Transcript for 7 Killed, 10 Passengers Critically Injured in Amtrak Derailment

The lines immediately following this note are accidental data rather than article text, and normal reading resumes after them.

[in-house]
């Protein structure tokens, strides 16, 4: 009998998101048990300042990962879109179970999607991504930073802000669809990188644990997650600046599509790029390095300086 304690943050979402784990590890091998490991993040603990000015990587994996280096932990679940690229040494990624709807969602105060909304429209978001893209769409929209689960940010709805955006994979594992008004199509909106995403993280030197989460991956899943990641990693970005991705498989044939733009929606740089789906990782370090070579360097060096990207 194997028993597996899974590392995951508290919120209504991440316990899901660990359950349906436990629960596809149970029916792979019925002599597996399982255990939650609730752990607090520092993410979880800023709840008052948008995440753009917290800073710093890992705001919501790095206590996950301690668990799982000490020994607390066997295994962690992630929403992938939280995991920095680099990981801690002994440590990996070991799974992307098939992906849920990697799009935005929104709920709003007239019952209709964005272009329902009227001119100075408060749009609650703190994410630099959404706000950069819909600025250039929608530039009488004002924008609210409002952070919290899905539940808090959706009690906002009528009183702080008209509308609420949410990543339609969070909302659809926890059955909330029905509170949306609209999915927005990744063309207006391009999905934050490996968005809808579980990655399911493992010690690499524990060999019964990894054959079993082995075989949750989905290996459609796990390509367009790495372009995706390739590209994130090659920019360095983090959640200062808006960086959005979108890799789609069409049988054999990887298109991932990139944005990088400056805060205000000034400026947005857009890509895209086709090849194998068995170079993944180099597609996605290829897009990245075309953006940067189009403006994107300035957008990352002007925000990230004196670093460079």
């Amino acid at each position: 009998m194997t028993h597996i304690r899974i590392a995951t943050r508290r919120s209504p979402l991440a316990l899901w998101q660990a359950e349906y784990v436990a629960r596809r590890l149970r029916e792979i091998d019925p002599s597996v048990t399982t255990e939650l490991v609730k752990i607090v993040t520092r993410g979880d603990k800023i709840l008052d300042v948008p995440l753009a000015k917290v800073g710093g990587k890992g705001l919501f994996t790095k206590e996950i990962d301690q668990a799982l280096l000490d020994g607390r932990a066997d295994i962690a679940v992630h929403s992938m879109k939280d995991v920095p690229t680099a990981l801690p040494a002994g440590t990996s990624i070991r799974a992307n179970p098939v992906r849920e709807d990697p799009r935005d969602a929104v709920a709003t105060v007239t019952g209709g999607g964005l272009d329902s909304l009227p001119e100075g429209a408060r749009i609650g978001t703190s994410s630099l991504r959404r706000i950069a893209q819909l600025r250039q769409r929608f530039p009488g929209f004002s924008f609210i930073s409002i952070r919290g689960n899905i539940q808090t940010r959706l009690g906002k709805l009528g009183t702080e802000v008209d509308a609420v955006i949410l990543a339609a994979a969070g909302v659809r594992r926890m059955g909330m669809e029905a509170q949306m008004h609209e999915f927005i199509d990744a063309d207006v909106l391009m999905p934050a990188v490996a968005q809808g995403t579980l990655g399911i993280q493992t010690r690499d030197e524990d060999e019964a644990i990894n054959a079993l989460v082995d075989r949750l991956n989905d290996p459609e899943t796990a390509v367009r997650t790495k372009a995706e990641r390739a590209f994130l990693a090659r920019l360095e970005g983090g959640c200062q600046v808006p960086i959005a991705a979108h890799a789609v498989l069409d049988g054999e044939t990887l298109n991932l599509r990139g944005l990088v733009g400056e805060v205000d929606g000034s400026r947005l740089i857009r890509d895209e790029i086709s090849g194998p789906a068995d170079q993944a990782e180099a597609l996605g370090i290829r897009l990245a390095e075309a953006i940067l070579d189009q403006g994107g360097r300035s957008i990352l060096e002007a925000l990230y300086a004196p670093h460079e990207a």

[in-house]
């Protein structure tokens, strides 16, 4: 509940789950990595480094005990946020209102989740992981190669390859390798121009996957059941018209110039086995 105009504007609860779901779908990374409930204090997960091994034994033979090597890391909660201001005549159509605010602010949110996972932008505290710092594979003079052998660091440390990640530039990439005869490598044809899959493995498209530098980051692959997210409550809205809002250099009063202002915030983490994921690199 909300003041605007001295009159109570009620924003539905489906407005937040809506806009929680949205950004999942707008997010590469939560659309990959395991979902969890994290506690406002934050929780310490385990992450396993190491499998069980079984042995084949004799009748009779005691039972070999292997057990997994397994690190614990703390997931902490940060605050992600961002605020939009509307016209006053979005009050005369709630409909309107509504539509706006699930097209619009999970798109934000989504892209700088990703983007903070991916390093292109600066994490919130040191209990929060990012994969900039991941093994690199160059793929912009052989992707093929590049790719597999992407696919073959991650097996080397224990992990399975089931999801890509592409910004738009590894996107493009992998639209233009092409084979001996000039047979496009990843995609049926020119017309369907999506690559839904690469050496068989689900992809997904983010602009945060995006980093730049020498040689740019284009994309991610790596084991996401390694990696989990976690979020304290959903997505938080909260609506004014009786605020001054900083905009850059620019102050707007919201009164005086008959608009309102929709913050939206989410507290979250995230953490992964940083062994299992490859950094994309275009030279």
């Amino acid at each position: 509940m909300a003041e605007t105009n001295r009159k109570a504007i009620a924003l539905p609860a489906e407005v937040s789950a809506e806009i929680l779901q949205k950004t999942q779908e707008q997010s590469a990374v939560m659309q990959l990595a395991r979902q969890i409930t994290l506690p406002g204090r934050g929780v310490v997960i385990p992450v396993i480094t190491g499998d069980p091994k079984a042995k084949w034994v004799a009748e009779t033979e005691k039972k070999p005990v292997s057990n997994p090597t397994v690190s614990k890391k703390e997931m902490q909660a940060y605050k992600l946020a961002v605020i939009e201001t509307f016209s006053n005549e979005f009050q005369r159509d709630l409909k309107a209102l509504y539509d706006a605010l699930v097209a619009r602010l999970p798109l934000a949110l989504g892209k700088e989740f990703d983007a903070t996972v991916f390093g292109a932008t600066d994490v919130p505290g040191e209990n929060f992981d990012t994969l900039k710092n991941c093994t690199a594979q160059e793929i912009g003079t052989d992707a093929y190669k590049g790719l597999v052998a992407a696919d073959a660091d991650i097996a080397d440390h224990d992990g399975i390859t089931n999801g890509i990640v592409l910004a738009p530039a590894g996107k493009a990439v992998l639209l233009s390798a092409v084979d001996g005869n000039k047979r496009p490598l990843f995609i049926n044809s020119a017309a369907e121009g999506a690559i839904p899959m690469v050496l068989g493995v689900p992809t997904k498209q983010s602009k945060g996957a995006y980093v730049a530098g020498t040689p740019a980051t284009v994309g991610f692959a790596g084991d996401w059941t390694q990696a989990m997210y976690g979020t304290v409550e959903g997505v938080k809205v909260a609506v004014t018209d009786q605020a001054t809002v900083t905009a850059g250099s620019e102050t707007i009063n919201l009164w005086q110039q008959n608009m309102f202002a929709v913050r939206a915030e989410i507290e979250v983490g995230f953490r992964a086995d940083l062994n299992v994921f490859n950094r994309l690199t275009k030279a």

we begin here with the haunting images from inside the train, moments after it came to a deafening halt. Tonight, the frantic images from inside the mangled cars, right after the train derailed. The passengers thrown from their seats. Luggage sent flying through the air. There's people stuck in here. They can't get out. Reporter: Passengers helping one another, calling out to each other. Is everybody out of this car? Reporter: After those seven cars came to a screeching halt, those passengers knew they had to get out. I got you, okay? Okay? Keep crawling, okay? Reporter: Outside the train, in the dark, the passengers stunned. Was there any warning at all before this happened? No, no. Basically the train tilted over and rolled. Reporter: 7:10 P.M., amtrak 188 leaving Washington, D.C. 238 passengers on board, five crew members. 9:28 P.M., the first call, the train ripping from the tracks on a sharp curve in Philadelphia's Frankford neighborhood. Moments later, the emergency calls. We're going to classify this as a mass casualty incident. One train looks like it's completely in pieces. Reporter: The urgent search for passengers in the darkness. Rescuers using flashlights. Surrounded by the twisted cars. Three on their sides. One upside down. The others off the tracks. We have people on the tracks and a couple of cars overturned. Reporter: And almost immediately, the images of the walking wounded. Covered in blood, but alive. Many climbing out through windows. Some climbing up onto seats, to crawl out through the roof. Beth davidz told me she was among them, the scratches to her face. All I just remember is it felt like a turn. You could just feel, like, then you knew it was more than just a turn. I mean, because the whole car was turning on its side. And then it was just kind of a slow moment of darkness as you're kind of tumbling with people and things and chairs and, I mean, all the seats were falling. Reporter: The passengers everywhere needing help. First responders helping this man get medical help. So many patients, they used buses to get them to area hospitals. Many limping and unsteady. More than 200 treated at local hospitals, ten in critical condition tonight. Inside the trauma ward, doctors telling me the severity of the injuries revealed just how far and how fast these passengers were thrown. The moment you saw these injuries, you said, this is consistent with a train derailment. Absolutely. They had some broken bones, bruising, they had cuts and scrapes. Mostly everybody was what we call blunt trauma. Reporter: Overnight, they were still searching for loved ones they were waiting for word on. We had a work meeting and she left at 8:46 to get on the 9:00 and her husband, she had told she was on the train. Reporter: That mother still missing tonight. From the sky, you could see the engine detached. Seven cars off the tracks. At daybreak today, the scope of the disaster revealed. 6:00 A.M. Federal investigators on the scene here this morning. They've been here all night long. And if you look, you can see one of the cars actually leaning there. Investigators right at the tail end there right on the tracks, above the telephone poles that have been drawn in during the derailment. Obviously the big question this morning, the big a role did speed play in this? Did the turn in the track actually play a role, too. Tonight, investigators revealing the train going more than 100 miles per hour. They expect the box to reveal even more critical clues. ABC news has learned the train engineer gave initial statements to police detectives here, and today, met for a time with federal investigators. As authorities also reveal some of the 238 passengers on board are still unaccounted for tonight. As Leonard, a husband and father, recovers. This was his first time taking the train, trapped underneath. He told me he remembers the officer who held his hand. One cop held my hand, which made me feel comfort. That patient telling me he hasn't slept yet, safing that every time he closes his eyes, he feels like they're crashing
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